On 20 August 2018, the UK Government published a document, in the form of a presentation, dated 25 July 2018, entitled "Framework for the UK-EU partnership - financial services". The document follows on from the White Paper on the future relationship between the UK and the EU, which was published on 12 July 2018. The framework contains three parts: context (part I), proposed model (part II) and conclusion (part III).

The framework says that the new, bilateral economic and regulatory arrangement would have three pillars, which are all discussed further in the presentation document:

  • common principles for the governance of the relationship: the UK-EU arrangement should include common objectives to manage shared interests such as financial stability, investor protection, market integrity, and the prevention of regulatory arbitrage;
  • extensive supervisory co-operation and regulatory dialogue: the UK proposes that the UK and the EU would commit to an overall framework that supports extensive collaboration and dialogue;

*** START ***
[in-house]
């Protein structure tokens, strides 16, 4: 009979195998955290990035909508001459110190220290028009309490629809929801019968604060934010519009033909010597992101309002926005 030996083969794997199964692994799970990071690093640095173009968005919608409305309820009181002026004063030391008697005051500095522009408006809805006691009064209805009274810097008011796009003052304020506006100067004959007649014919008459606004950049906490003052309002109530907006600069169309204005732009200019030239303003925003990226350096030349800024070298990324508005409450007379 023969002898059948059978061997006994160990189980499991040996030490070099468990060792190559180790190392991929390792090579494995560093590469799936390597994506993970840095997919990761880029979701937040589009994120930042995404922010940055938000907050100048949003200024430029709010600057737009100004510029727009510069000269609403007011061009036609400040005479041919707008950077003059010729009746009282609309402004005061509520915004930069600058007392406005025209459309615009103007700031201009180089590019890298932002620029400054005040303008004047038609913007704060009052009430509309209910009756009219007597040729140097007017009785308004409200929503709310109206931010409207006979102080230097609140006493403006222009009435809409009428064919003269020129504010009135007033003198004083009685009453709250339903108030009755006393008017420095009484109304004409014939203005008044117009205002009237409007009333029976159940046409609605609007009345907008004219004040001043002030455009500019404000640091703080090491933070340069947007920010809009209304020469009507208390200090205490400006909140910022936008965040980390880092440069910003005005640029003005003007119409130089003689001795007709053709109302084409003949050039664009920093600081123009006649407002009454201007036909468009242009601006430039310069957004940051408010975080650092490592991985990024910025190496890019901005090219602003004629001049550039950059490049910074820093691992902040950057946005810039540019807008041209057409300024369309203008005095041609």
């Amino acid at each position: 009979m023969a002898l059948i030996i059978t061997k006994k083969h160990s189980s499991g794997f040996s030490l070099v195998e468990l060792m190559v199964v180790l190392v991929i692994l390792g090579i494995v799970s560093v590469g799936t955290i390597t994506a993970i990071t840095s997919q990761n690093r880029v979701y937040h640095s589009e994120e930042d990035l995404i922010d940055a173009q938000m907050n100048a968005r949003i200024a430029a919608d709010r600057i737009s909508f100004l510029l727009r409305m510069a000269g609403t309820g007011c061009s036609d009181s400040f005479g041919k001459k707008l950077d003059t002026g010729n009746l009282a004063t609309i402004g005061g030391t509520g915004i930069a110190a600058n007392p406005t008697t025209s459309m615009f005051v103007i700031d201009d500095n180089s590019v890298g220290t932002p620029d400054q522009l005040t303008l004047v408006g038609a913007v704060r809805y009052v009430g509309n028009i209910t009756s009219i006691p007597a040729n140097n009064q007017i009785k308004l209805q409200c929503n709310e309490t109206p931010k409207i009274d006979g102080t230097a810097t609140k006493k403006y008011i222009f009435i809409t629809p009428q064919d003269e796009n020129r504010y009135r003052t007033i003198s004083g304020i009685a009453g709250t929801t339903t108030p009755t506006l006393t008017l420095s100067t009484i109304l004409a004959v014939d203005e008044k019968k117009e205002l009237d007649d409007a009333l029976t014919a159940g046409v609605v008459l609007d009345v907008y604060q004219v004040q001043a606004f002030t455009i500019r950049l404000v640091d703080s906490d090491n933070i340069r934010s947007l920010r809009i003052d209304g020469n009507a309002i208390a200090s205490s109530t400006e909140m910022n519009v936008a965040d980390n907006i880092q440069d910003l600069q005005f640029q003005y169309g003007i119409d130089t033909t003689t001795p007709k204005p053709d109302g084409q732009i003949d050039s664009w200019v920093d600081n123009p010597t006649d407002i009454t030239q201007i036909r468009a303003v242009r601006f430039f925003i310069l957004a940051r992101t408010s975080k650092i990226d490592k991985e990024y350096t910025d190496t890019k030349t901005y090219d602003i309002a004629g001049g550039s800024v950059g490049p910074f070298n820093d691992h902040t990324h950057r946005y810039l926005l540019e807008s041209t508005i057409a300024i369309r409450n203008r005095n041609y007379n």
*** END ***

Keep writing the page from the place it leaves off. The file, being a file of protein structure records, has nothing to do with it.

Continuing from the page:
• predictable, transparent and robust processes: to give business the certainty necessary to plan and invest, transparent processes would be needed to ensure the relationship is stable, reliable and enduring.

The document concludes by saying that the three key takeaways are: 

  • autonomy of decision making: this proposal fully respects each side’s autonomy of decision-making, addressing challenges and concerns around the sovereignty of decision making. The bilateral commitments envisaged do not constrain each side’s discretion, but rather ensure that change can be managed effectively;
  • the bilateral component is critical: it should be commensurate to the UK/EU relationship and degree of market integration, it should address key gaps in scope, set out institutional cooperation and use consultation and mediation to explore solutions and agree timescales appropriate for the scale of changes before they take effect;
  • cross-border co-operation matters: for EEA firms doing business in the UK and for supervisors, the UK has no desire to water down existing co-operation. There is no need to default to a world with less predictability about how the two sides will share information, and co-operate day-to-day and in crisis.